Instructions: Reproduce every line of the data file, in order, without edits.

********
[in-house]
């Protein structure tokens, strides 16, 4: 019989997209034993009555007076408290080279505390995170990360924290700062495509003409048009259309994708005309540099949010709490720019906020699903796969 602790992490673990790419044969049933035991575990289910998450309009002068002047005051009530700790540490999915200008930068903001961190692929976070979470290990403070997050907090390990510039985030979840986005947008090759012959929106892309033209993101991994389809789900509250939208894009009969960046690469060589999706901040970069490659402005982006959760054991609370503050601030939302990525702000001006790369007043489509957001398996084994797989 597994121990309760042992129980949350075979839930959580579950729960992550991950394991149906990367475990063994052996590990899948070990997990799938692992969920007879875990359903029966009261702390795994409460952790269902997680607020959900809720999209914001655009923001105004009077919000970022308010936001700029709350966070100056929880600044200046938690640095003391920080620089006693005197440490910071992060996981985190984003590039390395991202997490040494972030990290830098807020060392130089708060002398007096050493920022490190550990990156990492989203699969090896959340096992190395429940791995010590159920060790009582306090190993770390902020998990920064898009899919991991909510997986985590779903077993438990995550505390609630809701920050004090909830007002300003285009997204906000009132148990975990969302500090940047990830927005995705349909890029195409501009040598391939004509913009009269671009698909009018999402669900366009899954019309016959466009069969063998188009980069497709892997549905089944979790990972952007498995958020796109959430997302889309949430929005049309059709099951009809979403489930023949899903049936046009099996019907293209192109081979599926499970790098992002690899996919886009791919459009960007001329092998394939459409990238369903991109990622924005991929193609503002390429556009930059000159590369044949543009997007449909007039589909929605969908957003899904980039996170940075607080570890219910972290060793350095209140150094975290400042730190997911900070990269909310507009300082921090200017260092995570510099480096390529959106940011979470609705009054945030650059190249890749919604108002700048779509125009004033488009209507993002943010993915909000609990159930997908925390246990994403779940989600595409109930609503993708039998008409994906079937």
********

[in-house]
């Protein structure tokens, strides 16, 4: 019989997209034993009555007076408290080279505390995170990360924290700062495509003409048009259309994708005309540099949010709490720019906020699903796969 602790992490673990790419044969049933035991575990289910998450309009002068002047005051009530700790540490999915200008930068903001961190692929976070979470290990403070997050907090390990510039985030979840986005947008090759012959929106892309033209993101991994389809789900509250939208894009009969960046690469060589999706901040970069490659402005982006959760054991609370503050601030939302990525702000001006790369007043489509957001398996084994797989 597994121990309760042992129980949350075979839930959580579950729960992550991950394991149906990367475990063994052996590990899948070990997990799938692992969920007879875990359903029966009261702390795994409460952790269902997680607020959900809720999209914001655009923001105004009077919000970022308010936001700029709350966070100056929880600044200046938690640095003391920080620089006693005197440490910071992060996981985190984003590039390395991202997490040494972030990290830098807020060392130089708060002398007096050493920022490190550990990156990492989203699969090896959340096992190395429940791995010590159920060790009582306090190993770390902020998990920064898009899919991991909510997986985590779903077993438990995550505390609630809701920050004090909830007002300003285009997204906000009132148990975990969302500090940047990830927005995705349909890029195409501009040598391939004509913009009269671009698909009018999402669900366009899954019309016959466009069969063998188009980069497709892997549905089944979790990972952007498995958020796109959430997302889309949430929005049309059709099951009809979403489930023949899903049936046009099996019907293209192109081979599926499970790098992002690899996919886009791919459009960007001329092998394939459409990238369903991109990622924005991929193609503002390429556009930059000159590369044949543009997007449909007039589909929605969908957003899904980039996170940075607080570890219910972290060793350095209140150094975290400042730190997911900070990269909310507009300082921090200017260092995570510099480096390529959106940011979470609705009054945030650059190249890749919604108002700048779509125009004033488009209507993002943010993915909000609990159930997908925390246990994403779940989600595409109930609503993708039998008409994906079937």